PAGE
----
Professor Anne Cooke
We normally think of the immune system as being beneficial because it fights infection. However, in some situations the immune system can target our own tissues and cause pathology or autoimmune disease. The development of autoimmune disease is influenced by genetic and environmental factors.
The work that is carried out in this laboratory is aimed at:
- 1. understanding the pathological processes and factors influencing the development of autoimmunity
- 2. devising therapeutic strategies
- 3. studying tissue repair processes with a view to ultimately restoring cells destroyed by the autoimmune pathology.
Our studies have largely focused on Type 1 diabetes. In this autoimmune disease the insulin producing pancreatic ß cells are destroyed by the immune system. When an individual develops symptoms of Type 1 diabetes they have already destroyed many of their ß cells (70%). An ideal therapeutic approach would therefore be to permanently halt the autoimmune attack (develop immune tolerance) while preserving the ability to fight infection and also to facilitate the replacement of the destroyed ß cells.
To achieve these goals it is essential to carry out studies using good animal models of this human autoimmune disease. The non obese diabetic (NOD) mouse provides such a model. This mouse spontaneously develops another autoimmune disease, Sjögren's syndrome, as well as diabetes. As in humans, the development of these diseases is governed by genetic and environmental factors. We have used this model extensively to analyse the factors influencing the development, to explore therapeutic strategies and also to examine ways of replacing the destroyed beta cell mass. In collaboration with Dr T Rich (University of Glasgow) we are investigating basic mechanisms underlying onset of autoimmunity. With regard to therapy, our focus is currently on the use of combination therapies involving monoclonal antibodies with the capacity to halt ongoing disease as well as to induce long term tolerance. In terms of islet replacement, we collaborate with Dr Jenny Nichols at the Centre for Stem Cell Research to explore different approaches to replace the destroyed ß cell mass. Key to all of this work is the identification of biomarkers that can be used to predict diabetes onset. We collaborate with Dr Jules Griffin (Biochemistry) to achieve this goal.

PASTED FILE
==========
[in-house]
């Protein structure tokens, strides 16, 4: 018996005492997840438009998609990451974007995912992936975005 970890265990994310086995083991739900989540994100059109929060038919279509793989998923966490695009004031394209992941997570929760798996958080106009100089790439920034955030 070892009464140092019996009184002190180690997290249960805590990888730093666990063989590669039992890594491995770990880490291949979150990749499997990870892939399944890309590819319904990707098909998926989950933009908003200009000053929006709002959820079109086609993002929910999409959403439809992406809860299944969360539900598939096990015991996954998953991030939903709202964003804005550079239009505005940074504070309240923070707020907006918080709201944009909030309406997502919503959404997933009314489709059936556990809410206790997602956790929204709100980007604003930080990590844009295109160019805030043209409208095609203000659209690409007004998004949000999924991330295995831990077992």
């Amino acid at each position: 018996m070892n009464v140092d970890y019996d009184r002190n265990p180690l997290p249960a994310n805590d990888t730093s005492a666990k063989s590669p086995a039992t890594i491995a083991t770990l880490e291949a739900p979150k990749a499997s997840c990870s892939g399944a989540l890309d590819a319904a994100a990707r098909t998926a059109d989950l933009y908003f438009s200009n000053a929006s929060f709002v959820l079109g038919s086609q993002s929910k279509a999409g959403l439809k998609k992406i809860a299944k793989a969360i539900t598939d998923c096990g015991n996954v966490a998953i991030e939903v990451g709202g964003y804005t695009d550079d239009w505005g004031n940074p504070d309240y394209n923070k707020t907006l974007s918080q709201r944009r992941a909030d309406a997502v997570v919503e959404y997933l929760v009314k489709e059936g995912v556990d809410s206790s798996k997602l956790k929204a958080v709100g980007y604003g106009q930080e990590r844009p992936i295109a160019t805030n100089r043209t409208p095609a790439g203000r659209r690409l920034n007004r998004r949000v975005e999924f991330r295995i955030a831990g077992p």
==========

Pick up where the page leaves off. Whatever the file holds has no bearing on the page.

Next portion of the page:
Our study of environmental factors has highlighted a key role for infection in reducing the incidence of Type 1 diabetes. We find that protection from diabetes arises through an interaction between the infectious agent and the innate immune system such that circuits which regulate the autoimmune response are reinforced. These studies are carried out in collaboration with Professor D Dunne (Microbiology and Parasitology) and Dr P Mastroeni at the Vet School.
Many genes influence the development of Type 1 diabetes. While some genes such as those encoding MHC class II molecules play a major role other genes have been more difficult to identify. Dr Jenny Nichols and I have generated NOD ES cells and these will be used to identify and characterise genes involved in diabetes development in NOD mice.